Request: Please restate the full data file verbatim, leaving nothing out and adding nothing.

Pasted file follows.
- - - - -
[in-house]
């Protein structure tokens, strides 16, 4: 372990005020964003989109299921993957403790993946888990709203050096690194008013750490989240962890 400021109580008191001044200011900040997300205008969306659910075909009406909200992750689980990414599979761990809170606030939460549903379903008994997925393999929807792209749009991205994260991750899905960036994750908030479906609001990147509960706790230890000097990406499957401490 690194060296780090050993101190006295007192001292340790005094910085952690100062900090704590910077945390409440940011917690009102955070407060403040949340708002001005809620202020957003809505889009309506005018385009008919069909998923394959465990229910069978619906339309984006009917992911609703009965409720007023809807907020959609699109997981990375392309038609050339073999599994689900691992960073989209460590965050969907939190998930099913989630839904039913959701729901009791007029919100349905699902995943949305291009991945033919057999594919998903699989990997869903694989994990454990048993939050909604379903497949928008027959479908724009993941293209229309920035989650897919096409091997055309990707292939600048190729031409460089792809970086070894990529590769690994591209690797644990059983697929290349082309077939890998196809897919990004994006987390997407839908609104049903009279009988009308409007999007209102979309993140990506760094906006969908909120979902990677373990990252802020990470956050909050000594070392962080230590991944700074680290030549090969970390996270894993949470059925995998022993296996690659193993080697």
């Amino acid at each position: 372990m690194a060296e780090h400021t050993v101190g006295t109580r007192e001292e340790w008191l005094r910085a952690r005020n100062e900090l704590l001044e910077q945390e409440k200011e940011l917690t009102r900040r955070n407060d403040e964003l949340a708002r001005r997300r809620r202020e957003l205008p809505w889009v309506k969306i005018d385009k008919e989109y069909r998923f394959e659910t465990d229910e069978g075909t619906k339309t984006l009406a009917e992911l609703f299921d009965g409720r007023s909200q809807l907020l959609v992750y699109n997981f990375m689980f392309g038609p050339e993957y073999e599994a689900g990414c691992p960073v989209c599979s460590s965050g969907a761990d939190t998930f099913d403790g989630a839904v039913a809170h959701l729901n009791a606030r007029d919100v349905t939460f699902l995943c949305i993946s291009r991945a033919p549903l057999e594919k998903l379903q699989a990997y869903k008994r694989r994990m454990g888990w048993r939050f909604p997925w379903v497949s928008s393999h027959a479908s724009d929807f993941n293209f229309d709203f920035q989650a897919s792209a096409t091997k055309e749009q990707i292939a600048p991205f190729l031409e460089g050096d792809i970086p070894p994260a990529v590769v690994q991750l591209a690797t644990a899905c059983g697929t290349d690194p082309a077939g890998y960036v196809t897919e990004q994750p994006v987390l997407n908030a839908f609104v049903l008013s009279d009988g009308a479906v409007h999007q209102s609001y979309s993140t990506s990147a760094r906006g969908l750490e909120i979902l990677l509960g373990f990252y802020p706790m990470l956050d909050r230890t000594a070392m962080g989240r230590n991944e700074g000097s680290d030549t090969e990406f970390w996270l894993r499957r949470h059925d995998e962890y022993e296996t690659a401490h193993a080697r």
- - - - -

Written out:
[in-house]
């Protein structure tokens, strides 16, 4: 372990005020964003989109299921993957403790993946888990709203050096690194008013750490989240962890 400021109580008191001044200011900040997300205008969306659910075909009406909200992750689980990414599979761990809170606030939460549903379903008994997925393999929807792209749009991205994260991750899905960036994750908030479906609001990147509960706790230890000097990406499957401490 690194060296780090050993101190006295007192001292340790005094910085952690100062900090704590910077945390409440940011917690009102955070407060403040949340708002001005809620202020957003809505889009309506005018385009008919069909998923394959465990229910069978619906339309984006009917992911609703009965409720007023809807907020959609699109997981990375392309038609050339073999599994689900691992960073989209460590965050969907939190998930099913989630839904039913959701729901009791007029919100349905699902995943949305291009991945033919057999594919998903699989990997869903694989994990454990048993939050909604379903497949928008027959479908724009993941293209229309920035989650897919096409091997055309990707292939600048190729031409460089792809970086070894990529590769690994591209690797644990059983697929290349082309077939890998196809897919990004994006987390997407839908609104049903009279009988009308409007999007209102979309993140990506760094906006969908909120979902990677373990990252802020990470956050909050000594070392962080230590991944700074680290030549090969970390996270894993949470059925995998022993296996690659193993080697």
């Amino acid at each position: 372990m690194a060296e780090h400021t050993v101190g006295t109580r007192e001292e340790w008191l005094r910085a952690r005020n100062e900090l704590l001044e910077q945390e409440k200011e940011l917690t009102r900040r955070n407060d403040e964003l949340a708002r001005r997300r809620r202020e957003l205008p809505w889009v309506k969306i005018d385009k008919e989109y069909r998923f394959e659910t465990d229910e069978g075909t619906k339309t984006l009406a009917e992911l609703f299921d009965g409720r007023s909200q809807l907020l959609v992750y699109n997981f990375m689980f392309g038609p050339e993957y073999e599994a689900g990414c691992p960073v989209c599979s460590s965050g969907a761990d939190t998930f099913d403790g989630a839904v039913a809170h959701l729901n009791a606030r007029d919100v349905t939460f699902l995943c949305i993946s291009r991945a033919p549903l057999e594919k998903l379903q699989a990997y869903k008994r694989r994990m454990g888990w048993r939050f909604p997925w379903v497949s928008s393999h027959a479908s724009d929807f993941n293209f229309d709203f920035q989650a897919s792209a096409t091997k055309e749009q990707i292939a600048p991205f190729l031409e460089g050096d792809i970086p070894p994260a990529v590769v690994q991750l591209a690797t644990a899905c059983g697929t290349d690194p082309a077939g890998y960036v196809t897919e990004q994750p994006v987390l997407n908030a839908f609104v049903l008013s009279d009988g009308a479906v409007h999007q209102s609001y979309s993140t990506s990147a760094r906006g969908l750490e909120i979902l990677l509960g373990f990252y802020p706790m990470l956050d909050r230890t000594a070392m962080g989240r230590n991944e700074g000097s680290d030549t090969e990406f970390w996270l894993r499957r949470h059925d995998e962890y022993e296996t690659a401490h193993a080697r």